Young adults, blacks, cisgender women, and people in rural areas, as well as people on Medicaid, were less likely to persist on PrEP.
TheBodyPro is covering all the latest in HIV science at the biggest annual gathering of HIV researchers in the U.S. Here's a preview of what's to come.
At last week's HIV Research for Prevention (HIVR4P) conference in Madrid, scientists reported progress in numerous areas of HIV prevention research.
Several presentations at the 2018 HIV Research for Prevention conference looked at the new challenges of evaluating efficacy of new PrEP and vaccine candidates.
There are a number of measures determine adherence to PrEP, each with benefits and drawbacks. Currently, no one guideline or definitive standard is being used.
Most people who could benefit from pre-exposure prophylaxis are not accessing it, the U.S. Centers for Disease Control and Prevention revealed at this year's Conference on Retroviruses and Opportunistic Infections.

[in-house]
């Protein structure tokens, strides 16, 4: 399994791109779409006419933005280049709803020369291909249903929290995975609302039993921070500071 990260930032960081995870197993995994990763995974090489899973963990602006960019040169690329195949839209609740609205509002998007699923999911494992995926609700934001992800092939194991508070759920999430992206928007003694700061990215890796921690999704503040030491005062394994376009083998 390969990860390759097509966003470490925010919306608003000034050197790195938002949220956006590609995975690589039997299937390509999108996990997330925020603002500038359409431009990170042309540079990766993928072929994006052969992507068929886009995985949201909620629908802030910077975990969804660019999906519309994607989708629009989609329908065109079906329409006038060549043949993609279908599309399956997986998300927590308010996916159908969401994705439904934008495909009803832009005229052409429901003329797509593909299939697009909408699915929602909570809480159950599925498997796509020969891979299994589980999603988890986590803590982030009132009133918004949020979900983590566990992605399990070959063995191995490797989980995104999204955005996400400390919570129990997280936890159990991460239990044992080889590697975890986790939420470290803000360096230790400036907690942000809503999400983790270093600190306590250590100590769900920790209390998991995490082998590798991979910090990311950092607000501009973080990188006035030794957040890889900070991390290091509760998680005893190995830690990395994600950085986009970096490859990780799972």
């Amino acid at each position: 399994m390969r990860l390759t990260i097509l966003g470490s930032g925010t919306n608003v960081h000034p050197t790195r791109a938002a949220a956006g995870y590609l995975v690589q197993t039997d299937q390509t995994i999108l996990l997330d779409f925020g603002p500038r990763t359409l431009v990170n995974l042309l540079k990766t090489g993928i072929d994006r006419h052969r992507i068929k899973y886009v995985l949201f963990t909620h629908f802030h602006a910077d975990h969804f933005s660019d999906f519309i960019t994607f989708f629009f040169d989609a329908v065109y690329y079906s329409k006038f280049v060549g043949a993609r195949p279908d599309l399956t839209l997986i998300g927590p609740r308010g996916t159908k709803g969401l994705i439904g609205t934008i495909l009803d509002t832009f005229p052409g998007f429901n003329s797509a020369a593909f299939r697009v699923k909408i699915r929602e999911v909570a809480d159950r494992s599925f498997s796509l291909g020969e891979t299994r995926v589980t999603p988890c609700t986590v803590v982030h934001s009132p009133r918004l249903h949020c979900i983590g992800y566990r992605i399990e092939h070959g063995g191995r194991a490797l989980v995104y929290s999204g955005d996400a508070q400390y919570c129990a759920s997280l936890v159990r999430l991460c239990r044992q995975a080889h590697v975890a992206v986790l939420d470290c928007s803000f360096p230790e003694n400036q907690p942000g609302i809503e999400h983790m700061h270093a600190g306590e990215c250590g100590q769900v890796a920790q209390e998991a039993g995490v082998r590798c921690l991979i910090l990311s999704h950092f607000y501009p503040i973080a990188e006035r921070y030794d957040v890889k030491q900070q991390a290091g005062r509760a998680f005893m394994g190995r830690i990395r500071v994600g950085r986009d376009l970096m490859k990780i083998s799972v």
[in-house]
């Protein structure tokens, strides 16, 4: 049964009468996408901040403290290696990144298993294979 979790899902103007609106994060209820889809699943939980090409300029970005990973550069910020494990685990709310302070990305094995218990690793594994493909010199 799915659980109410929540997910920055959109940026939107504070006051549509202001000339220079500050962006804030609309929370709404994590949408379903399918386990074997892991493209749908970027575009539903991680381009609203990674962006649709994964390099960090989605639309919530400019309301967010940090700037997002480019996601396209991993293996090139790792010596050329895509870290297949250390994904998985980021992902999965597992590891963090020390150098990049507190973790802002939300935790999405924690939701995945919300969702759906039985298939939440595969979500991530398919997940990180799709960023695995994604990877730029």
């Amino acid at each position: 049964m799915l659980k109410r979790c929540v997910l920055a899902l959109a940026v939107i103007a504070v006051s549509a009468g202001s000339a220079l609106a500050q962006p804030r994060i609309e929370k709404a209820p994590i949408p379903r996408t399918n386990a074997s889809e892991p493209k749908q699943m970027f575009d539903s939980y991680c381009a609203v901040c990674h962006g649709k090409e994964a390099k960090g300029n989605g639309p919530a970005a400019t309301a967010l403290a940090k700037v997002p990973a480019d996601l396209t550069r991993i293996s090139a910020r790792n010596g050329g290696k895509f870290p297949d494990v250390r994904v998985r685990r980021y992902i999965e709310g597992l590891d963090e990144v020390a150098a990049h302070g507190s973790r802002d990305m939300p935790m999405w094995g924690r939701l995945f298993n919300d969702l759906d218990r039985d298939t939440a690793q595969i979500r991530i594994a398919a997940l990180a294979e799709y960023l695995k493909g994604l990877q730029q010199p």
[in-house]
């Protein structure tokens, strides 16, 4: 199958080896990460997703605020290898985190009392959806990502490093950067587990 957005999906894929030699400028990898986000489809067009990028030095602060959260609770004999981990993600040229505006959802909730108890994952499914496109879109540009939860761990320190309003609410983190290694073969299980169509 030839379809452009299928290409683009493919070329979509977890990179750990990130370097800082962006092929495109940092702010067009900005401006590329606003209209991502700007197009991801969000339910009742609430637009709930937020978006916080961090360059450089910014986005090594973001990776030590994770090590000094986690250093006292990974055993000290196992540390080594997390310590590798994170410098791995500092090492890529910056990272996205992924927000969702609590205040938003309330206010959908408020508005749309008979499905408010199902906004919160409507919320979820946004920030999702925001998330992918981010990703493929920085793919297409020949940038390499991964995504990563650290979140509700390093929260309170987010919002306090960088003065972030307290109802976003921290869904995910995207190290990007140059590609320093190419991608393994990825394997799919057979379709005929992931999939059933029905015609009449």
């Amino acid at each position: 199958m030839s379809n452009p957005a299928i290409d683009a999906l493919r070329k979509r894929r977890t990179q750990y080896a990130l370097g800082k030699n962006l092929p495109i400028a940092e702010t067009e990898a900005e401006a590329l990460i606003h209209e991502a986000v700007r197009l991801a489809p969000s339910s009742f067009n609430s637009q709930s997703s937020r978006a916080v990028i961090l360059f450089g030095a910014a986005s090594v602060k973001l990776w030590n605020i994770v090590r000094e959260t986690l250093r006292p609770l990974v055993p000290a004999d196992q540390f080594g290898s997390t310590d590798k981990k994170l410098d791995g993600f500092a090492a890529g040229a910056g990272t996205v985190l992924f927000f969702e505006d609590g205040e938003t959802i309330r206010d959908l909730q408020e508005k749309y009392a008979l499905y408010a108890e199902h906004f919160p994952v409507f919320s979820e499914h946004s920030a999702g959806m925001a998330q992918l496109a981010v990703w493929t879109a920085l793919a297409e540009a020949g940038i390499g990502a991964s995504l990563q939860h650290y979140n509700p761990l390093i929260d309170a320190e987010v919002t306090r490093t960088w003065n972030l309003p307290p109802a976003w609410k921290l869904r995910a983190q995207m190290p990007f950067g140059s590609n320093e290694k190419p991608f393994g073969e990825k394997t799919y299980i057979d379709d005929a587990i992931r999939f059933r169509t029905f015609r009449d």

When is a pre-exposure prophylaxis (PrEP) failure actually a provider failure? And how do we tell the difference?
The CDC has released new data at the Conference on Retroviruses and Opportunistic Infections (CROI) estimating that only a small percentage of people most at risk for HIV infection have actually been prescribed pre-exposure prophylaxis (PrEP).
In New York City, the number of people taking PrEP has skyrocketed in recent years -- yet prescriptions are more likely to be written for affluent white men than others, research finds.
Several PrEP studies presented at IDWeek focused on the need for better education among clinicians and medical students regarding not only how PrEP works and whom it can benefit but also that it even exists as an HIV prevention option.